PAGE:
Sunday, 18 October 2015

Summer in Greece

Invited to a remote Greek Island, we took the precaution of having some wine sent from two merchants in Athens.

Domaine Glinavos 'Paliokairisio' Debina/Vlahiko sparkling natural wine

Botilia had supplied us previously with our (Slotovino) award winning sparkling orange wine 'Paliokairisio' so 6 x 50cl bottles of that seemed like a good idea for aperitif and House of Wine to whom we were led in our search for the Lyrarakis 'Plyto' which we wanted to try as one of our whites having discovered it at the Athens wine fair Oenorama in 2014.

Rather carried away, we ordered 12 bottles each from these two companies with the request for delivery shortly after our arrival. The House of Wine case arrived exactly on time but the one from Botilia suffered a breakage and had to be sent back to Athens and re-sent, arriving on our last day, so our tasting of their wines was perfunctory.

Here are the two lists:

House of Wine 



Theodorakakos - Kydonitsa
Papaiomylos - Malagouzia
Lyrarakis - Plyto


Mylonas - Savatiano
Brintzikis Estate - Tinaktorogos


Methymnaios - Chidiriotiko



Brintzikis Estate -  Avgoustatis

Lyrarakis - Kotsifali
Douloufakis - Liatiko

Theopetra - Limniona

Lyrarakis - Mandilari

This our landlord assured us was one of Greece's best reds. The winemaker at Gentilini is a Mr. Jones from the UK. 'Wine Grapes' is not sure if Mavrodafni of Cephalonia is any different from Mavrodafni tout court.

Gentilini - 'Eclipse' Mavrodafni of Cephalonia

Mavroudi. Mavrud in Bulgaria. Quite broadly spread in the region

Theodorakakos - Mavroudi

Vlahiko is a speciality of Domaine Glinavos. They use it in their Orange sparkling wine 'Paliokairisio' (see above).

Glinavos - Vlahiko

Red Blend

Mercouri's red containing Refosco - a grape grown by others in Greece as well as Mercouri - used to be reasonably priced and quite easy to obtain in the UK at one point. Now rather expensive it is more rarely available. It still tastes good.

Mercouri - 'Red' Refosco, Mavrodafni


Vidiano is similar to Vilana to which it is related. It was rescued from extinction by growers such as Doloufakis and Alexakis. Both Vilana and Vidiano are from Crete

Alexakis - Vidiano

Miliarakis - Vilana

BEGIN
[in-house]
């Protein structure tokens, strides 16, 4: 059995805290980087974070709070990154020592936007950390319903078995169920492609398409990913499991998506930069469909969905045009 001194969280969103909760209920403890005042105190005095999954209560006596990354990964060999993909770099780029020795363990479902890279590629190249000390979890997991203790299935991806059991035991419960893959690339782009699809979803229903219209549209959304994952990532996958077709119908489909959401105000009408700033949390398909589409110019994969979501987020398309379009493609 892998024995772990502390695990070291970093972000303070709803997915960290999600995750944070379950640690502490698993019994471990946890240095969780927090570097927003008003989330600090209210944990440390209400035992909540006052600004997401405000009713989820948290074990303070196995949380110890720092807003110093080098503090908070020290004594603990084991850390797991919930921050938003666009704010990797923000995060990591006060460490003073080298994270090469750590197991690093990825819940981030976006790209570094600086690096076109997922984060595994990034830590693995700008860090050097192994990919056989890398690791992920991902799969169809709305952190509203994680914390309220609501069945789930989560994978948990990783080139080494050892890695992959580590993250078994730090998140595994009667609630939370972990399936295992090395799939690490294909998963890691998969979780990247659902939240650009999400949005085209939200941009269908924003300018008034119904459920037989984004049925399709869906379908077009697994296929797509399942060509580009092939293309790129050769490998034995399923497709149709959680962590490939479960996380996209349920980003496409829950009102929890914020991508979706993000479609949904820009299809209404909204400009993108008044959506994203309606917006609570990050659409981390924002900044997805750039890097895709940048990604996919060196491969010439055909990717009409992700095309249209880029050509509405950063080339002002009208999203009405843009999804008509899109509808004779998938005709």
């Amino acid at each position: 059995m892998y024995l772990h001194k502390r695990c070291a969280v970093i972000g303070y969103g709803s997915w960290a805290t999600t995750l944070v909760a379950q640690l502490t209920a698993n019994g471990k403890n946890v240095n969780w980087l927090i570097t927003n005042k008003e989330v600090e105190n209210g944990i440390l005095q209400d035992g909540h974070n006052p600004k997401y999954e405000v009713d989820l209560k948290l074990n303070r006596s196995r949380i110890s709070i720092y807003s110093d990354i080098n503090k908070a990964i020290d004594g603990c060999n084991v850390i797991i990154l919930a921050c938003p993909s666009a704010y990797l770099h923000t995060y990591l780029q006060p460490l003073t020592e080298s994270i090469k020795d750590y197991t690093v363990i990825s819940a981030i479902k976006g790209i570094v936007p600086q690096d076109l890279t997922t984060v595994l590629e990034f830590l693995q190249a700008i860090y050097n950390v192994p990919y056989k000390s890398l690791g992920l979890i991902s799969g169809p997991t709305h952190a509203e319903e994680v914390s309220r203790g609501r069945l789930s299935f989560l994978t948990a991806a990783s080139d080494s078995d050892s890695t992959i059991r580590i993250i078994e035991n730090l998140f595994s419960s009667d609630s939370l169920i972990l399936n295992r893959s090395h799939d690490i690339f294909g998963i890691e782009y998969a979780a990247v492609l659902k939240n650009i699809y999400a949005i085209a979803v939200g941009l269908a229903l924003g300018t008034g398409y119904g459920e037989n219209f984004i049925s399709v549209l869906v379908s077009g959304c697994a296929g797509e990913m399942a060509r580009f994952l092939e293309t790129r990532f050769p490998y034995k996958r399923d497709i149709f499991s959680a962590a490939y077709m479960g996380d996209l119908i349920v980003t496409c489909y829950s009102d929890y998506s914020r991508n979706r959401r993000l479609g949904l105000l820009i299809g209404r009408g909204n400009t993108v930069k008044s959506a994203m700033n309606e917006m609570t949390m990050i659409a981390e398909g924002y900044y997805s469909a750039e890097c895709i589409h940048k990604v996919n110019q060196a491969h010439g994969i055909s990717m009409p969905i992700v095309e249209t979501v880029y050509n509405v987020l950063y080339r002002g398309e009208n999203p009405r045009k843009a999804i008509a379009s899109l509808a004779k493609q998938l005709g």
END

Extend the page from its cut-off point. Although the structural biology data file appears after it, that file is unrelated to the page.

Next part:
Found in Cephalonia, Zakynthos among other regions. Rustic and quite robust, this is a rare monovarietal bottling.

Sotiriou - Goustolidi (aka. Agoustelidi - Jewel of August).

White Blend

Nikolouzos - Pavlo (Malvasia Bianca) & Kakotrygis (an old varietu from Corfu)

Domaine Asfodelos - Moschatella, Tsaousi & Vostilidi. Moschatella is not to be found in 'Wine Grapes' but is clearly yet another member of the Muscat family. It is included in Galet's 'Dictionnaire encyclopedique des Cepages' but the information there doesn't specifically mention its relationship to Muscat. It does provide of plenty muscatty synonyms though (Moschatelo, Moschardina etc).



Domaine Tsatsis - Negoska. We tried a Nagoska red from Les Caves du Pantheon a while back. We were warned it would be the most tannic wine we had ever tasted. We didn't have time to try this rose from Nagoska but hardly imagine it would have been as tannic as the red.


Glinavos - Debina, Vlahiko

To get to the more remote Greek islands you have to take a ferry from Athens so taking advantage of a stopover there we stumbled on a fantastic wine bar cum wine merchant called Oinoscent.

There we met one of the owners, a real wine enthusiast who just wants you to have a great wine experience. He was just opening the bar when we importuned him but when he understood the nature of our quest for obscure Greek varieties he locked all doors and took us down to the cellar.

There we found several versions of Mavrotragono, the newly re-discovered hit grape which is achieving lift-off and will soon be ubiquitous it seems. In particular, we remember